I really like this paper of John Hyman's. Go read it.
Welcome back. After hemming and hawing for a while, I've come around to the idea that you can't act for the reason that p unless you know p. Previously, I had argued that various sorts of Gettier cases caused trouble for the idea. I know think that I'm wrong. I don't want to dwell on that.
Hyman offers an account of knowledge according to which it's a species of ability, not belief. Knowledge is the ability to do things, or refrain from doing things, or believe, or want, or doubt things, for reasons that are facts (441). While this strikes me as entirely correct, a weaker claim would do for my purposes. Let's suppose knowing p entails having the ability to X for the reason that p.
In previous work, I've grappled with some of Fantl and McGrath's suggestions about justification and reasons. Their view is that to justifiably believe p, one must have the right to treat p as if it's a reason. It wasn't always clear to my mind whether they thought that to justifiably believe p, p must be a reason that you can treat as such. In places they seemed to like this idea. In others, it wasn't clear. As far as I can tell, their current view is that motivating reasons can consist of falsehoods, so they might endorse both the authority idea and the ability idea:
Authority: To justifiably believe p, one must have justification to treat p as if it's a reason.
Ability: To justifiably believe p, one must have the ability to treat p as a reason for X-ing (for some appropriate X).
It's also clear, I think, that if they were convinced that to X for the reason that p, p has to be true, they'd drop Ability and retain Authority. Now, I think splitting these two up is a rather strange idea. If we want to understand the point of belief, surely the point of belief is to provide one with reasons that one can then reason from and treat as reasons. If any belief doesn't do that, it seems to violate the fundamental norm of belief. Norm violations can be excused, but they don't count as justified when there's no further norm that would require the belief.
That's a big picture sort of argument. I don't expect it to persuade anyone unless I add in lots and lots of detail that I won't repeat here. Instead, let me offer an alternative line of argument. On standard accounts of doxastic justification, doxastic justification is propositional justification plus proper basing. To justifiably believe p, one must have a justification to believe p and that has to be the reason for which one believes. With this much in place, we can easily establish this much: to justifiably believe p, there must be something known that serves as the basis for one's belief.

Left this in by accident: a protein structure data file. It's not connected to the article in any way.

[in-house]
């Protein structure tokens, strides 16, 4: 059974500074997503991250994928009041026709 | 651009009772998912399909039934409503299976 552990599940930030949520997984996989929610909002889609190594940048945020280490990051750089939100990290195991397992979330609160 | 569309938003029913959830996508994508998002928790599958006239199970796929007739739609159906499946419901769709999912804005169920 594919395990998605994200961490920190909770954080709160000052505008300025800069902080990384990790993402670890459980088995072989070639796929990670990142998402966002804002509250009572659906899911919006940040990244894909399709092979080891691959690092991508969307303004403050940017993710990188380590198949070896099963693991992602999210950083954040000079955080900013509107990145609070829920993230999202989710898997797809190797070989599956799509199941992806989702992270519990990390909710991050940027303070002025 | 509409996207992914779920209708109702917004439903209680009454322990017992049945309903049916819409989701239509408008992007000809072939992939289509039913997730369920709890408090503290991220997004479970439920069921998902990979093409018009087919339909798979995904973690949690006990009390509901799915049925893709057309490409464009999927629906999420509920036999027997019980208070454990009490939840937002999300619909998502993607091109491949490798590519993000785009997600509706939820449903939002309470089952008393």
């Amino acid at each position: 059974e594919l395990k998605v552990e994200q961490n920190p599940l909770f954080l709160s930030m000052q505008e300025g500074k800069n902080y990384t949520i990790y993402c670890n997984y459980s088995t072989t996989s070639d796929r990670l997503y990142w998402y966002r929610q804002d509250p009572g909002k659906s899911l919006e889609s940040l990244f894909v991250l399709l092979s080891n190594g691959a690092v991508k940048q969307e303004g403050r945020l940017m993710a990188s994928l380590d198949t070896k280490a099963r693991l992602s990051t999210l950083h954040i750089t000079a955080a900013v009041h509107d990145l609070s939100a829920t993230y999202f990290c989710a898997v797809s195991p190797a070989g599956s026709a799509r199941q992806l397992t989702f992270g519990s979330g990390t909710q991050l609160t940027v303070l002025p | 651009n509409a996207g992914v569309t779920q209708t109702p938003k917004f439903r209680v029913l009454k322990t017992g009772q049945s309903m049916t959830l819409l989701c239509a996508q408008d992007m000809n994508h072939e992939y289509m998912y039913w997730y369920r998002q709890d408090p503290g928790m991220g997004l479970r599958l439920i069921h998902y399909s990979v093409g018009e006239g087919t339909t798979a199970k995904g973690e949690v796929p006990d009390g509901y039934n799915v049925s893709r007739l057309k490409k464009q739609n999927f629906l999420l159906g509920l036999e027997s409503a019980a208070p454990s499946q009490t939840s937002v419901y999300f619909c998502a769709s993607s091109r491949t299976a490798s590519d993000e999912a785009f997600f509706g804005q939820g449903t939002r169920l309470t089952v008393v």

In some cases, it's clear that there's no further reason apart from the fact believed that's eligible as a basis for belief. If so, the distinction between justification and knowledge should collapse. What about the other cases? It will be interesting to see if the argument can generalise. (I think it can, but doing so will wait for later. It just repeats some arguments connecting the factivity of evidence to the factivity of justification discussed in the book.) Anyway, surely this is controversial enough. There are only a handful of people who think that to justifiably believe with non-inferential justification one must know.
I'd be curious to know whether there's any principled reason for pulling apart assessments of authority from assessments of ability. I think people think that justification is a normative concept, knowledge might be a concept that's tied to abilities, and assume that there's a kind of independence here. Maybe there's no good reason to think that. Maybe claims about abilities have some bearing on claims about normative authority.